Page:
The NCSL Blog


By Lisa Soronen

The U.S. Supreme Court refused to overturn a consent decree in which Rhode Island state government officials agreed, due to COVID-19, to not enforce state law requiring the signature of two witnesses or a notary public for mail ballots.

A voter placing her ballot in a secure box during the primary election in Providence, R.I., in June.Credit...Steven Senne/Associated PressThe court issued a statement noting that it stayed a court order in a case from Alabama similar to the consent decree in this case. However, according to the court, in this case no state officials object to the consent decree and in the recent primary the witness requirement wasn’t enforced, which may lead voters think no witnesses is the status quo.

Justices Clarence Thomas, Samuel Alito and Neil Gorsuch indicated they would have stayed the consent decree.  

Rhode Island Governor Gina Raimondo (D) issued an executive order suspending state law requiring the signature of two witnesses or a notary public for mail ballots for the presidential primary, which she moved from April to June 2, 2020. The state legislature failed to adopt proposed legislation to suspend the witness requirement for the September or November elections.

Common Cause Rhode Island sued the Rhode Island secretary of state and members of the state elections board asking the court to prevent enforcement of the witness requirement for elections in September and November. A federal district court approved a consent agreement where Rhode Island officials agreed with Common Cause’s request.

The Republican National Committee (RNC) sought to intervene in the case and asked the 1st Circuit to put the consent decree on hold. The 1st Circuit refused to freeze the consent decree.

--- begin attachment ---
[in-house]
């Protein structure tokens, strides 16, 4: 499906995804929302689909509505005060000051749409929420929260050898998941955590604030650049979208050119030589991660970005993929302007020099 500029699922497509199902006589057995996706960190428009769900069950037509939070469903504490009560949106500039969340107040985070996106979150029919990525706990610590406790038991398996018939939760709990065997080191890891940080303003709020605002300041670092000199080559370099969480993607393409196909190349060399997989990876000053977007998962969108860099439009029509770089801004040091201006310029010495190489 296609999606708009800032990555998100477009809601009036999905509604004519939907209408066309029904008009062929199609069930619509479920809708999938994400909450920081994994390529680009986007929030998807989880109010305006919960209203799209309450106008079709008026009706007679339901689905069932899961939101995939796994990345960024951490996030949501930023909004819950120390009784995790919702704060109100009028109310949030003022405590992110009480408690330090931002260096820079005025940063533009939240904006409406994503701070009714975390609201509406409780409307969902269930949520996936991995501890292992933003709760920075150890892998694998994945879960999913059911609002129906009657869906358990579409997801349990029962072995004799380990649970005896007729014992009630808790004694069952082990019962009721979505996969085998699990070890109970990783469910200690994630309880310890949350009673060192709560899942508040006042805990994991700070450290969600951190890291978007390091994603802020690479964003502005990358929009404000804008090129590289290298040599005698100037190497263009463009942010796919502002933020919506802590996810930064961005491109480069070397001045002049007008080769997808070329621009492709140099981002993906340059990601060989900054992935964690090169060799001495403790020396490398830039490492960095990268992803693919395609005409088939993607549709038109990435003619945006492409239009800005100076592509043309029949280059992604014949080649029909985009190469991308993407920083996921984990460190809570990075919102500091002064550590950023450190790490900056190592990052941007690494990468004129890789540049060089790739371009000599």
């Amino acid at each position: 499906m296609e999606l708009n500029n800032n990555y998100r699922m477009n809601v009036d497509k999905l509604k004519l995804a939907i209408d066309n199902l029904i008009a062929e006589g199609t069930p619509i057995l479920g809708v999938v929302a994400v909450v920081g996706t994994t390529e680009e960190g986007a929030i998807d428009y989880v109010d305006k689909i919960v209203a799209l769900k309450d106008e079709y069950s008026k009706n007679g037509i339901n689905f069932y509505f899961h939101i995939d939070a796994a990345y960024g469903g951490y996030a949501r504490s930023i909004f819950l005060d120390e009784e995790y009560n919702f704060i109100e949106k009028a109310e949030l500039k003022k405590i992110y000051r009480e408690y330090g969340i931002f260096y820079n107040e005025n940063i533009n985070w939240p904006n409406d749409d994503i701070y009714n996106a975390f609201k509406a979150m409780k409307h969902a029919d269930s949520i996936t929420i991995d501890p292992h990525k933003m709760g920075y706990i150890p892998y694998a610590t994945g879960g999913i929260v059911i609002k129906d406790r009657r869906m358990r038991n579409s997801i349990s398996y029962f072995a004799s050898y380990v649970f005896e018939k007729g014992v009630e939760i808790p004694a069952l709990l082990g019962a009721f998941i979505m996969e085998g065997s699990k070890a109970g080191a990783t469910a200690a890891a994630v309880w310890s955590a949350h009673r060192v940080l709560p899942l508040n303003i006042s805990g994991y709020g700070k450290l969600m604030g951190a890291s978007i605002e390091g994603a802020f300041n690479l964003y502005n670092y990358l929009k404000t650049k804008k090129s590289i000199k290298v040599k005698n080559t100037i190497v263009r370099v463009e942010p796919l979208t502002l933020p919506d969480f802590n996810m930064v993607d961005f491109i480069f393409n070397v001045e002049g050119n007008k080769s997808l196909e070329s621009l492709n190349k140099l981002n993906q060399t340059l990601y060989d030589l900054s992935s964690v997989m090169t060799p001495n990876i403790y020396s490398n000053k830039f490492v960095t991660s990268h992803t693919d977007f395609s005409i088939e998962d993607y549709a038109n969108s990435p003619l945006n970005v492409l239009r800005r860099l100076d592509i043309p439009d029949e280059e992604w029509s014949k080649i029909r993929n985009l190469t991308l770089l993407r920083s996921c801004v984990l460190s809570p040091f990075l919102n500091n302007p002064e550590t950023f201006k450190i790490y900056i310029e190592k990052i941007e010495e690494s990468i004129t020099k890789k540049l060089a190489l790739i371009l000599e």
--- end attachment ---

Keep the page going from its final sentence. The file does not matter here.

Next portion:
While the 1st Circuit agreed with the RNC “in the abstract” that “preventing voting fraud and enhancing the perceived integrity of elections” is “substantial and important,” “the incremental interest in the specific regulation at issue (the two-witness or notary rule) is marginal at best.” According to the court, “[i]n the current COVID-19 pandemic, Rhode Island may be the lone state where the election laws still facially require the voter to mark his or her ballot (as well as sign the envelope) before two witnesses or a notary.”

The Supreme Court will freeze a lower court ruling on an emergency basis when there is a “reasonable probability” that it will grant certiorari later in the litigation and a “fair prospect” that it will reverse the lower court decision.

The RNC asked the Supreme Court to stay the consent decree in this case noting that “[t]his Court has already determined that it would likely review, and likely reverse, an injunction against Alabama’s witness requirement,” which Rhode Island “mirrors.”

Common Cause and the state officials opposed the stay noting that injunctions and consent decrees are different. An injunction is an “extraordinary remedy” derived from the “full coercive powers” of a court. By contrast, the parties’ agreement is the source of a court’s authority to enter a consent decree so consent decrees must merely not be “unlawful.”

Common Cause pointed out the RNC hasn’t “cited a single case suggesting that it would be unlawful for Rhode Island to change its two witness/notary requirement, by means of a consent judgment or otherwise.”  

Lisa Soronen is executive director of the State and Local Legal Center and a regular contributor to the NCSL Blog.

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This blog offers updates on the National Conference of State Legislatures' research and training, the latest on federalism and the state legislative institution, and posts about state legislators and legislative staff. The blog is edited by NCSL staff and written primarily by NCSL's experts on public policy and the state legislative institution.